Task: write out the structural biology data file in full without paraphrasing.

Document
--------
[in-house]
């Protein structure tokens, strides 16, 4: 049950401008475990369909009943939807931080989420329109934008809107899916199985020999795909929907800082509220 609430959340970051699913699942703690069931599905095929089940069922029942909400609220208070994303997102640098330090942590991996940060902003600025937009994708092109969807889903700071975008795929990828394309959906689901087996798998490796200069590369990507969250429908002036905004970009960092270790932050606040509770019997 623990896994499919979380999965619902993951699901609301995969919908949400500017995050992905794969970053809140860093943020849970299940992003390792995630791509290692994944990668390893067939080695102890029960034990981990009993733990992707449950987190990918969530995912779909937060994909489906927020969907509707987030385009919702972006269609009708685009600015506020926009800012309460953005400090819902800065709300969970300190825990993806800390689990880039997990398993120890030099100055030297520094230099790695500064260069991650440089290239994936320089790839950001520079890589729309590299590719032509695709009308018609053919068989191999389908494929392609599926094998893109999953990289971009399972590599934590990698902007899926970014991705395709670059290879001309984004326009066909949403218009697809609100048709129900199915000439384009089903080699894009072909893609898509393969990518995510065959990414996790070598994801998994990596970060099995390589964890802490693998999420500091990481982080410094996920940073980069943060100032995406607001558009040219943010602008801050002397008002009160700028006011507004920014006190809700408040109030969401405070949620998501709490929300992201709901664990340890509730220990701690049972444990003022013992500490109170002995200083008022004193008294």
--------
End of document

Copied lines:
[in-house]
């Protein structure tokens, strides 16, 4: 049950401008475990369909009943939807931080989420329109934008809107899916199985020999795909929907800082509220 609430959340970051699913699942703690069931599905095929089940069922029942909400609220208070994303997102640098330090942590991996940060902003600025937009994708092109969807889903700071975008795929990828394309959906689901087996798998490796200069590369990507969250429908002036905004970009960092270790932050606040509770019997 623990896994499919979380999965619902993951699901609301995969919908949400500017995050992905794969970053809140860093943020849970299940992003390792995630791509290692994944990668390893067939080695102890029960034990981990009993733990992707449950987190990918969530995912779909937060994909489906927020969907509707987030385009919702972006269609009708685009600015506020926009800012309460953005400090819902800065709300969970300190825990993806800390689990880039997990398993120890030099100055030297520094230099790695500064260069991650440089290239994936320089790839950001520079890589729309590299590719032509695709009308018609053919068989191999389908494929392609599926094998893109999953990289971009399972590599934590990698902007899926970014991705395709670059290879001309984004326009066909949403218009697809609100048709129900199915000439384009089903080699894009072909893609898509393969990518995510065959990414996790070598994801998994990596970060099995390589964890802490693998999420500091990481982080410094996920940073980069943060100032995406607001558009040219943010602008801050002397008002009160700028006011507004920014006190809700408040109030969401405070949620998501709490929300992201709901664990340890509730220990701690049972444990003022013992500490109170002995200083008022004193008294």